The mysterious room mate

When I moved into this room there were two women in my three bed dorm room. I naturally assumed that they were travelling together, although I did wonder why they had left the bed in between them empty. Because if they were friends you would assume that they would sleep beside each other in order to avoid having to worry about some total stranger sleeping in between them.

As an aside, the only other time I have been asked to sleep between two women who were strangers to me was because quarters were close, and one was homophobic and worried about her friend accidentally spooning with her in the darkness of the night. But that is another story.

My introduction to my two room mates was not the best. I only met one, by waking her up in the middle of the night to get her to unlock the door for me. The other seemed to be asleep.

It turns out that they did not know each other, because the one I met left the next day – not before saying goodbye and showing me the swag she had spent the last of her turkish lira on.

The other woman (whom I never met) was not around when I came in to invite her for a drink last night, asleep when I got in, out by the time I woke up, and gone by the time I got back from wandering the streets today.

In these circumstances, it is natural to speculate about what she was doing and why she was so evasive.

Three ideas occur to me:

* Perhaps she was a raw foodie, get up at dawn type of traveller.

* Perhaps she was travelling by herself for the first time and was too polite or concerned about appearances to just push herself into other people’s social circles in the way that one does when one travels by oneself and wants some company (or at least I do).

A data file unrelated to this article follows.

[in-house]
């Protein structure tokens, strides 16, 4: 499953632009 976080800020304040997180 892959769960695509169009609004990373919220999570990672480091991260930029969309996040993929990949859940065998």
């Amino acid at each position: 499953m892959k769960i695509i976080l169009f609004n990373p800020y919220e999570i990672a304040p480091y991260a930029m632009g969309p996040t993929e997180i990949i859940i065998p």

* Perhaps she was a spy for a hostile foreign power, hiding out in the NZ$12 a night Sultan hostel in order to avoid the sweeps of the counter-intelligence troops who were combing the country for her. By this light, she was never asleep when I came in first (her sleepy ‘I think it is the door’ was just pretence), she was lying on her front so I would not see her open eyes on night two, and she left the hostel today because she knew that I was keen to meet her and say hello, and she feared I would find out too much about her.

In this world, that tall, well-built, dark-haired man who just came in is not a lone American traveller, but a counter-intelligence operative for the Turkish government. His long red coat hides his weapons, and the slightly vacant look on his face as he sits at the bar (with his back to the wall, note) is a ploy to hide his careful surveillance of the room.

In the third world things are much more exciting.

Can I just say also, that if I had a cafe, it would have tables that did not rock from side to side. On the plus side, my visa invitation for Turkmenistan has arrived. So getting visas should now be a relatively straightforward affair.

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